David Hockney pointed out that the great advantage of acrylic paints, and an ideal use to which they could be put, lies in the historical and present practice of glazing. Because acrylics dry so fast, whereas with oil you have to wait a while, acrylics can take glaze after glaze, with hardly any time between coats at all.
And so it has proved for our hero (c'est moi). A Cobalt Blue glaze over an otherwise over-dominant bright red will cool it down beautifully without turning the colour into purple (unless you really want it to). A bright red glaze over a strong opaque white can indicate the sheen on fabric subtly, without worrying overmuch about blending.
And even an opaque colour, eg Cadmium Red, can be used as a glaze over a strong light - especially opaque white or yellow - just don't lather it on, apply it gently over the light colour/tone. I'm not at all sure that acrylic can ever really match the blending characteristics and subtlety of oil paint, and it may be unrealistic to expect it to. But rejoice in its difference - glaze after glaze can be applied, without muddying the colour, or, if you tried this in watercolour, lifting the previous colour and mixing into it. I'm a very, very slow painter, especially when I have other things on hand - but waiting for oil paint to dry before applying a glaze; and then waiting for that to dry before applying another .... well, it makes you realize why alla prima is so popular. Who has the time?
Acrylic can seem harsh and dry by comparison with oil, and hard and unsympathetic compared to watercolour. But what it can offer is impact - and the glazing possibilities can soften the harsher elements. So if you've avoided it because it seems unsympathetic to your approach, which I can understand: keep trying with it - push its potential; just don't mistake it for oil or watercolour, because it's a medium in its own right: and if pursued with that in mind, not as some second-rate substitute for the traditional media, it offers its own rewards.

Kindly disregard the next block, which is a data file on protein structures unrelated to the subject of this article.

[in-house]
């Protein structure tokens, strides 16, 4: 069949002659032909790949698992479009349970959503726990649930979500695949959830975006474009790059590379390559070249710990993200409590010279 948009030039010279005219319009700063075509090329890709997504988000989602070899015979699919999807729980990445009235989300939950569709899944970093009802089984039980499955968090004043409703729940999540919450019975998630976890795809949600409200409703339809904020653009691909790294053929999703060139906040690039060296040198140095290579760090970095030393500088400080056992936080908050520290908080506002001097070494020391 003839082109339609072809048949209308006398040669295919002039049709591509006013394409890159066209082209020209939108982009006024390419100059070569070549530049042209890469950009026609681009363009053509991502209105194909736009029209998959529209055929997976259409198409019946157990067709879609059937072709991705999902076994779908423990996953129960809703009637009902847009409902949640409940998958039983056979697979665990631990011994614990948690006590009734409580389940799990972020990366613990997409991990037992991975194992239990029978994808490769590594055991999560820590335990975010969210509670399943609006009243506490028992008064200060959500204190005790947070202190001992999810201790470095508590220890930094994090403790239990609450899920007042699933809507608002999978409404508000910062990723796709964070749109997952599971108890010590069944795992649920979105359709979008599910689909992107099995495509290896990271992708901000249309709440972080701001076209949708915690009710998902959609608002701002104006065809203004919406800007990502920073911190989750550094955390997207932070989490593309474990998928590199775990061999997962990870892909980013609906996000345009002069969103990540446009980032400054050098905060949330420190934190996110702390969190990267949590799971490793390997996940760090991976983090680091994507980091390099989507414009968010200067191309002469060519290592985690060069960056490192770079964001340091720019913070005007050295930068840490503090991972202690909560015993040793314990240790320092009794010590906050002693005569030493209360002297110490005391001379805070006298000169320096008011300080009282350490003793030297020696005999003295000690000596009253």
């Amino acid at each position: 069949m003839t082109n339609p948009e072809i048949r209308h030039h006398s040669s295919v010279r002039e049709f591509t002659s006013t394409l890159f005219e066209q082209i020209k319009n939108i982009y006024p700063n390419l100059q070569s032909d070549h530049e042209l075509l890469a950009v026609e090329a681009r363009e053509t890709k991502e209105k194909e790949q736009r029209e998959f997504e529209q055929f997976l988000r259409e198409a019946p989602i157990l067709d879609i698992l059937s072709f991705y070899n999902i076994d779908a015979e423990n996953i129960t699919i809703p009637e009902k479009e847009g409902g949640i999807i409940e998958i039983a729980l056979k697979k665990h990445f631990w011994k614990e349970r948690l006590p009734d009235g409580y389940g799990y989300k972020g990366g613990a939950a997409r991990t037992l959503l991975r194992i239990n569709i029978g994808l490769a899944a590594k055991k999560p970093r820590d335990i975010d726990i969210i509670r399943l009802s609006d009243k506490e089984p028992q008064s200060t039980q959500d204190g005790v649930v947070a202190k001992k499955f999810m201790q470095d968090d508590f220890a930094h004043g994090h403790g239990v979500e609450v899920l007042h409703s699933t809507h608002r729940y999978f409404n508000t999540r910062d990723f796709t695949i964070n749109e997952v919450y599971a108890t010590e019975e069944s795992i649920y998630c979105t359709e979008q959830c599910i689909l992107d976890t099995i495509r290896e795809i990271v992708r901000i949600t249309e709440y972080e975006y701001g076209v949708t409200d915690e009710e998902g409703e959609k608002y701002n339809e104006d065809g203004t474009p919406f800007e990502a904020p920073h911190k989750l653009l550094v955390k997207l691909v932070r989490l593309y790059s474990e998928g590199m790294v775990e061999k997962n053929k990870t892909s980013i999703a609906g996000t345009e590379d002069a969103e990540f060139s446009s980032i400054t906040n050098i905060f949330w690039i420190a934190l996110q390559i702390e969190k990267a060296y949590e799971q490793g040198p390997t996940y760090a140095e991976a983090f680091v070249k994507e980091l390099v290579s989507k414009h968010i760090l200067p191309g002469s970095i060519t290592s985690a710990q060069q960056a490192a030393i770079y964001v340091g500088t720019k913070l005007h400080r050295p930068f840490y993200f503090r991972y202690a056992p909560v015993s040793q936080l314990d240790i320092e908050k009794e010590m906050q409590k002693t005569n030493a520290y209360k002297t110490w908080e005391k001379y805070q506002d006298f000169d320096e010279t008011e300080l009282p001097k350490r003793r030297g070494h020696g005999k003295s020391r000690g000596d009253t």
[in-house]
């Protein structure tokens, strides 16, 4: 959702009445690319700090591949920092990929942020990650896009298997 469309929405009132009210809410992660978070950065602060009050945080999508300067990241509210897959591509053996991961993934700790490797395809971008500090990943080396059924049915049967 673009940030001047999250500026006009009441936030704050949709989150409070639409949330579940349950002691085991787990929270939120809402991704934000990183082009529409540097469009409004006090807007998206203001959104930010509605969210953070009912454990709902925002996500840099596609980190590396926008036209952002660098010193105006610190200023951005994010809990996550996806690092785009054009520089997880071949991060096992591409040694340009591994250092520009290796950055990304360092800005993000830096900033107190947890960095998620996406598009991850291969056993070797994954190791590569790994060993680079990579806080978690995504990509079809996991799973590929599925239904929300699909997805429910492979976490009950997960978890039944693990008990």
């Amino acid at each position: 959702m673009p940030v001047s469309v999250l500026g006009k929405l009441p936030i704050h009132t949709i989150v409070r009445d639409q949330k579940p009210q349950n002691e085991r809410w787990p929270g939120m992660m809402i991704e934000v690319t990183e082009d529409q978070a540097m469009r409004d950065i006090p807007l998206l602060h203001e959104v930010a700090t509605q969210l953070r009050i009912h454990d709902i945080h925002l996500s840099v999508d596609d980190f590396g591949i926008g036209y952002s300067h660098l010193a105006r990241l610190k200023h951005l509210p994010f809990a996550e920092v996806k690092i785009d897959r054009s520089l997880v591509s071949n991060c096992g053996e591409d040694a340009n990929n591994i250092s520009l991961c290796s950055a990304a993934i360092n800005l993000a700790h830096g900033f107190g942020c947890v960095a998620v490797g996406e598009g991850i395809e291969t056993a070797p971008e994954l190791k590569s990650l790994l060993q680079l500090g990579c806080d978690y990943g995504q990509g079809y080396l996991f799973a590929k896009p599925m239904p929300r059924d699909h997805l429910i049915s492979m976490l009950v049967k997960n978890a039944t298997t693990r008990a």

White pen didn’t work. Scalpel marginally better.
The good thing about Bristol board, with coloured pencils is that you car remove any guide marks in graphite really easily with the touch of a putty rubber, while leaving the coloured pencil virtually untouched.
The last photo was taken in the golden hour, so the colours are not quite right, but the final version is in the gallery.
Hi Matt just looking at your first picture good start with no tuition. i tell my class for every minute painting you nee 5 minutes looking . see how the grass is not an area of green its lots of tufts each individual in shape and colour, the sea is horizontal lines of green and blue all varying in shade. never give up on a painting put it to one side were you can see it and start another....enjoy..
The sponge was made as insulation for space craft and found to be excellent for cleaning without any cleaning products just water...and works on watercolour and inktens without damaging the paper at a £1 a box cheaper than gin....
If all else fails after G& T and magic sponge .
Leave till Christmas time ,add some glitz , cut into short strips, punch hole in top add ribbon and heyho you have your Chrissy labels . Finish off the Gin.